List of Asian cuisines
This is a list of Asian cuisines, by region. A cuisine is a characteristic style of cooking practices and traditions, usually associated with a specific culture or region. Asia, being the largest and most populous continent, has many great cuisines.
Central Asian cuisine
- Central Asian cuisine includes food from Kazakhstan, Kyrgyzstan, Tajikistan, Turkmenistan and Uzbekistan.
- Bukharan cuisine - cuisine of Bukhara Jews with great influence Uzbeks cuisine
- Kazakh cuisine – cuisine of Kazakhstan. Traditional Kazakh cuisine revolves around mutton and horse meat, as well as various milk products. For hundreds of years, Kazakhs were herders who raised fat-tailed sheep, Bactrian camels, and horses, relying on these animals for transportation, clothing, and food.
- Kyrgyz cuisine – originating in Kyrgyzstan, is similar in many respects to that of its neighbors, particularly Kazakh cuisine. Traditional Kyrgyz food includes mutton and horse meat, as well as milk products. The cooking techniques and major ingredients have been strongly influenced by the nation's nomadic way of life.
- Tajik cuisine – traditional cuisine of Tajikistan, has much in common with Afghan, Russian, and Uzbek cuisines. Plov, also called osh, is the national dish in Tajikistan, as in other countries in the region. It consists of chunks of mutton, carrots and rice fried in a large cast-iron cauldron similar to a Dutch oven. Green tea is the national drink. Traditional Tajik meals start with a spread of dried fruit, nuts, halva, and other sweets arrayed on the table in small dishes, and then progress to soup and meat, before finishing with plov.
- Turkmen cuisine – cuisine of Turkmenistan. It is similar to that of the rest of Central Asia. Plov is the staple, everyday food, which is also served at celebrations. Turkmenistan is perhaps most famous for its melons, especially in the former Soviet Union, where it was once the major supplier. Meals are almost always served with naan, Central Asian flat bread, known locally as "çörek."
- Uzbek cuisine – cuisine influenced by local agriculture, as in most nations. There is a great deal of grain farming in Uzbekistan, so bread and noodles are of importance, and Uzbek cuisine has been characterized as "noodle-rich". Mutton is a popular variety of meat due to the abundance of sheep in the country and it is a part of various Uzbek dishes. Uzbekistan's signature dish is palov (osh) made with rice, pieces of meat, grated carrots and onions.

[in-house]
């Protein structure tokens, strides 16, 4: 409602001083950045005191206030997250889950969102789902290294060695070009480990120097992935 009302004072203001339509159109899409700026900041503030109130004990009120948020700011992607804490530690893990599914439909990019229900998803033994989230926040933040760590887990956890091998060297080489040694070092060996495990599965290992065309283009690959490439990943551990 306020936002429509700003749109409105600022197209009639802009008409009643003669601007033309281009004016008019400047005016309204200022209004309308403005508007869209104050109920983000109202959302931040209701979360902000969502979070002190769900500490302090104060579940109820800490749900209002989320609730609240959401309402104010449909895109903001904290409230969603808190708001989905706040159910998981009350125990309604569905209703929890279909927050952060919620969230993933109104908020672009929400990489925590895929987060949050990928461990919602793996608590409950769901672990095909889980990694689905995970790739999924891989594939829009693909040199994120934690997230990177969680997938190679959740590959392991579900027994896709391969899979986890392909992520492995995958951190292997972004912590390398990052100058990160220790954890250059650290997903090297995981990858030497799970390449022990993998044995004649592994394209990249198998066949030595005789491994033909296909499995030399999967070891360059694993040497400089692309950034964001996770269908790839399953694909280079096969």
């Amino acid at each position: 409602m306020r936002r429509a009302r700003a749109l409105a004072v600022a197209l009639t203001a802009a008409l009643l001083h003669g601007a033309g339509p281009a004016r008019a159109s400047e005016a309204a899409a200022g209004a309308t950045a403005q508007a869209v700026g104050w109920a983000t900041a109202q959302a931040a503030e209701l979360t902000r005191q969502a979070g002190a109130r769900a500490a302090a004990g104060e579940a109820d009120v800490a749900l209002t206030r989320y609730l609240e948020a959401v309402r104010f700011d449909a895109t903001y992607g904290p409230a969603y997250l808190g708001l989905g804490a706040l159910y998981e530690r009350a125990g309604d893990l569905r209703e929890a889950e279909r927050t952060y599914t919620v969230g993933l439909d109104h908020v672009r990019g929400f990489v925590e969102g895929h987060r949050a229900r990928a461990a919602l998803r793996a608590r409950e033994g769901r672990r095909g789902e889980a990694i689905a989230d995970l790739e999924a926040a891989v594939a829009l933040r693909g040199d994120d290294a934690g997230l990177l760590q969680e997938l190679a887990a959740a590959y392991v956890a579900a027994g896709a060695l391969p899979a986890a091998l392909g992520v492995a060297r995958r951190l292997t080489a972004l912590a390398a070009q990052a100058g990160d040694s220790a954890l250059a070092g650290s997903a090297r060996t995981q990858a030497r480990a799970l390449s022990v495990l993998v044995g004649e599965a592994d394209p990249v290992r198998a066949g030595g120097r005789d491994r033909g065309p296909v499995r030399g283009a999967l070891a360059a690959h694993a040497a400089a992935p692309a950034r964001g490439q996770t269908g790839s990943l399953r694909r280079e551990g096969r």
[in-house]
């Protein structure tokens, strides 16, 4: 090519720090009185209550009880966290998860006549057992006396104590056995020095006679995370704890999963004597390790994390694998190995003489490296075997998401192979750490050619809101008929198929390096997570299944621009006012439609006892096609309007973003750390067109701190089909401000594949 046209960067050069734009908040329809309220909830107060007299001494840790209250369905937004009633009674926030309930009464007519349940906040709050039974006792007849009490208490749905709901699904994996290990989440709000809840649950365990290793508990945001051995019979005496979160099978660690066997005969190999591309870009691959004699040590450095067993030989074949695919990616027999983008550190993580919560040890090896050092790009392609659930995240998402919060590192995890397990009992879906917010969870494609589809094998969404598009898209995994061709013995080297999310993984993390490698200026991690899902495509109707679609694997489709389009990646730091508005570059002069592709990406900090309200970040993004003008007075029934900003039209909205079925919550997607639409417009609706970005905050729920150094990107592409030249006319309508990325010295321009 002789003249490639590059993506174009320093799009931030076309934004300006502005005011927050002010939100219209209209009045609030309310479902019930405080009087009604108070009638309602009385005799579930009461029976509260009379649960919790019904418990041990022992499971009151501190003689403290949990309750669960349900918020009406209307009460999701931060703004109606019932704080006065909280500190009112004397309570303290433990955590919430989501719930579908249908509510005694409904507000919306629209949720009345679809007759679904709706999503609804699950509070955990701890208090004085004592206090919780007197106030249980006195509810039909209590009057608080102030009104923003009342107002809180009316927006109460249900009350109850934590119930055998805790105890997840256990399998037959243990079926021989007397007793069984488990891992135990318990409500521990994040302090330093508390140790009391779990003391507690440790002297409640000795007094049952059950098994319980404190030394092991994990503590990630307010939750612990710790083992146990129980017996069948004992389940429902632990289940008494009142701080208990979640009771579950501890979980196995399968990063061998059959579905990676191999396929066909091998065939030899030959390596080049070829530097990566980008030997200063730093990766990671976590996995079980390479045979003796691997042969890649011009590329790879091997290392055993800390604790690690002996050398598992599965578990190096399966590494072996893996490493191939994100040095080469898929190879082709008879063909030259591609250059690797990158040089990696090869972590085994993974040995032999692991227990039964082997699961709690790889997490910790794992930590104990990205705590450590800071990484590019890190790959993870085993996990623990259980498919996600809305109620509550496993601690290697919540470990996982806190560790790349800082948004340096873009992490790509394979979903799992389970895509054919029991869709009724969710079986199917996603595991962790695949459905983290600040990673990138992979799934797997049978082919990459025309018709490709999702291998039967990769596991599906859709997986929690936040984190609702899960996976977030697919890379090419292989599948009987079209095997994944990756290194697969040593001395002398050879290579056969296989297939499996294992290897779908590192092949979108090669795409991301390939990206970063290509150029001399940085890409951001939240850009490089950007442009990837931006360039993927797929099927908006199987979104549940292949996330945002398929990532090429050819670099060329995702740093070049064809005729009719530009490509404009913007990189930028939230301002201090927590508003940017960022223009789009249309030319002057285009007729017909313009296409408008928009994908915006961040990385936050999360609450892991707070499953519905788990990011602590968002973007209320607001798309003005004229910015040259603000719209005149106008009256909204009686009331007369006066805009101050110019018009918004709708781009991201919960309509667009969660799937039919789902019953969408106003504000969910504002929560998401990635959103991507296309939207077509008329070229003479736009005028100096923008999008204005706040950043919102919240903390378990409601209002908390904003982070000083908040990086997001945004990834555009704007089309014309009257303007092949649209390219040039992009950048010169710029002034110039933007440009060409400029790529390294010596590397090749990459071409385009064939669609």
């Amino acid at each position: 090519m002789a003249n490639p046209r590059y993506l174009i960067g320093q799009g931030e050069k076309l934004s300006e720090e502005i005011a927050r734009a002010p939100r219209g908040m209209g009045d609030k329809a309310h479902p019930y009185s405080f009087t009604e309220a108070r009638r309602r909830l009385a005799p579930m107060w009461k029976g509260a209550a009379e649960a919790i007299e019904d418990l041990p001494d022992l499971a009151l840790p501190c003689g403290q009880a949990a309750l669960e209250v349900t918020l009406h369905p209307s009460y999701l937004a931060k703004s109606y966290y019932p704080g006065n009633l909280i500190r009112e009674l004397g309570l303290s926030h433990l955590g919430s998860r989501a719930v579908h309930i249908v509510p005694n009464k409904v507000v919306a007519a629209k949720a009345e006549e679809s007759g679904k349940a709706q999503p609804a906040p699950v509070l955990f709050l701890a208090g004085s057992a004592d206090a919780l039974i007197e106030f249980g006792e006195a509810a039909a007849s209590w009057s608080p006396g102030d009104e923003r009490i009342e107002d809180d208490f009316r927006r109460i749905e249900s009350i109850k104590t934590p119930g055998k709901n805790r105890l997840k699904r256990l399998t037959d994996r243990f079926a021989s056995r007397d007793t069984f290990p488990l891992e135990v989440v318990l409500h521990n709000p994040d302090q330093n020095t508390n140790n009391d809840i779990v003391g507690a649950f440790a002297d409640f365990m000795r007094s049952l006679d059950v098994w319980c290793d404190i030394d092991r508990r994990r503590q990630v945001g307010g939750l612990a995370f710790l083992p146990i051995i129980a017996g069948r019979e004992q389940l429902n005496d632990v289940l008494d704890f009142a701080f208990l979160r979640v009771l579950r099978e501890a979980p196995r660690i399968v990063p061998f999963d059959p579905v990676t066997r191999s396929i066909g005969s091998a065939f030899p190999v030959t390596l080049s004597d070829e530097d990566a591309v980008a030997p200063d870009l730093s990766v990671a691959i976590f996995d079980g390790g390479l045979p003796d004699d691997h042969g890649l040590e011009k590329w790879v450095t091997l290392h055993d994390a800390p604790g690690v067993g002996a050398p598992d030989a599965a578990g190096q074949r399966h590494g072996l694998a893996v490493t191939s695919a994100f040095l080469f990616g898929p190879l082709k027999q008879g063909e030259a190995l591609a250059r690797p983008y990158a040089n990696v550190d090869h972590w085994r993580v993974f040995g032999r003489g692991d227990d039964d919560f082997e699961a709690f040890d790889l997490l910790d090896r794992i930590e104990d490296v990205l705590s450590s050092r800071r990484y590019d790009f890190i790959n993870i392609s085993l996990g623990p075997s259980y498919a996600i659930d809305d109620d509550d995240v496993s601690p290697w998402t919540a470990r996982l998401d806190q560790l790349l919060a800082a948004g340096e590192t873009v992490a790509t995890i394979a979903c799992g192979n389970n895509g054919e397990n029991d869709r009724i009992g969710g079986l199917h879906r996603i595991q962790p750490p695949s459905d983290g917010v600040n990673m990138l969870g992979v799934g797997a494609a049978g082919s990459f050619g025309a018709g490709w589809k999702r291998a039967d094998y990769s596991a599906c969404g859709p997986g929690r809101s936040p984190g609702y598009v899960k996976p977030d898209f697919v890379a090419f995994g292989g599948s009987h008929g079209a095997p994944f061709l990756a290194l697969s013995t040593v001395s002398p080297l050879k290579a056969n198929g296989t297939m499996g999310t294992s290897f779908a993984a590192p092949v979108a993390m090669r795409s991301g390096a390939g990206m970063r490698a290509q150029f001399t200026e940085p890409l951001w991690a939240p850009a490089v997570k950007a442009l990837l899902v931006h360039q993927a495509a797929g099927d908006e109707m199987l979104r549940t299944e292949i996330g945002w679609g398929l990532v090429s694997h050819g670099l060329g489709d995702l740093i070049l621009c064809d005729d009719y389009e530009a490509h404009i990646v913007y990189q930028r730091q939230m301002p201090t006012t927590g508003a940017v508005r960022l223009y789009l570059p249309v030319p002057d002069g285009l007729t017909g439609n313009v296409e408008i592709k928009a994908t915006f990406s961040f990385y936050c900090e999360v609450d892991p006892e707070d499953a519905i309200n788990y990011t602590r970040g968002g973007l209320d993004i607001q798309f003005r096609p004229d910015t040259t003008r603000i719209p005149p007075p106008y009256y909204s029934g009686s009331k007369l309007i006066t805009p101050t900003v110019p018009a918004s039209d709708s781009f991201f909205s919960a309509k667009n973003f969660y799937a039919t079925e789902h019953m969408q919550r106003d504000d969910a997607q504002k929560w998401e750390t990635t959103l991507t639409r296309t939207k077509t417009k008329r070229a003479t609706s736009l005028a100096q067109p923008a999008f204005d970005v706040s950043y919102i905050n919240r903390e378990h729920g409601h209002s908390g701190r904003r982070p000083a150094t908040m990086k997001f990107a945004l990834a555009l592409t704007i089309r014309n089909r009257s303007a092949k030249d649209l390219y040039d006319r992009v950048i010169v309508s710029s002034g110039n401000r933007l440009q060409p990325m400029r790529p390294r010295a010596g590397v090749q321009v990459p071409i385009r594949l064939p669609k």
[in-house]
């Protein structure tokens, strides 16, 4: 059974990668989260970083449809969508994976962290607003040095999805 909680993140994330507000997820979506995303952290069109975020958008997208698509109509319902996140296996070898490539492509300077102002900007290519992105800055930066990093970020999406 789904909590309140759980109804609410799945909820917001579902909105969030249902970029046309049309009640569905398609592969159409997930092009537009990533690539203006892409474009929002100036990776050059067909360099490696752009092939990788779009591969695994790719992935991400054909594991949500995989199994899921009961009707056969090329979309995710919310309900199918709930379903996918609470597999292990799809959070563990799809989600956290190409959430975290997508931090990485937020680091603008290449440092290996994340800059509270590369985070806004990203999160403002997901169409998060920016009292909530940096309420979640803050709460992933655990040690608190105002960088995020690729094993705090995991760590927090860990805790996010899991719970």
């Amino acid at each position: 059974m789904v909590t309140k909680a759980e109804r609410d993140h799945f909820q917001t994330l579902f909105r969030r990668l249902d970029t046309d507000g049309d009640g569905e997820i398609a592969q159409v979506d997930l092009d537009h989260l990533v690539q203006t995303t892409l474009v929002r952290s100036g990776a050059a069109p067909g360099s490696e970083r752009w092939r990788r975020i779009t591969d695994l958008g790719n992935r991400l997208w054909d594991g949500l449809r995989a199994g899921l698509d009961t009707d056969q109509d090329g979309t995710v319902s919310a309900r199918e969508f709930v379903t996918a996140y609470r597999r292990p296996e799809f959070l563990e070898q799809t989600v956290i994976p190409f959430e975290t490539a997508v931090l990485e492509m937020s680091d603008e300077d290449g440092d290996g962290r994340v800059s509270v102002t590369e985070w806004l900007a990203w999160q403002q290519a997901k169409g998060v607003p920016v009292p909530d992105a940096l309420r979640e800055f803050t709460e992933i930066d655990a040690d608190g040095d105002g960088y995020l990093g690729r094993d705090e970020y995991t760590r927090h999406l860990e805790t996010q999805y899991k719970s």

A Tajik feast
East Asian cuisine
East Asian cuisine has evolved with common usage of oils, fats and sauces in the preparation of dishes (with the notable exception of Japanese cuisine).
- Chinese cuisine – Traditional Chinese cuisines include Anhui, Cantonese, Fujian, Hunan, Jiangsu, Shandong, Sichuan, and Zhejiang, all of which are defined and termed per the respective regions within China where they developed. A number of different styles contribute to Chinese cuisine, but perhaps the best known and most influential are the Sichuan, Shandong, Jiangsu and Guangdong cuisines. These styles are distinctive from one another due to factors such as available resources, climate, geography, history, cooking techniques and lifestyle. Many Chinese traditional regional cuisines rely on basic methods of food preservation such as drying, salting, pickling and fermentation.
- Chinese cuisine originated in what is known as the Eight Great Traditions, though it can be generalized into northern styles that feature oils and strong flavors derived from ingredients such as vinegar and garlic, while southern styles tend to favor fresh ingredients that are lightly prepared. It has become widespread throughout many other parts of the world — from Asia to the Americas, Australia, Western Europe and Southern Africa. In recent years, connoisseurs of Chinese cuisine have also sprouted in Eastern Europe and South Asia. American Chinese cuisine and Canadian Chinese food are popular examples of local varieties. Local ingredients would be adopted while maintaining the style and preparation technique.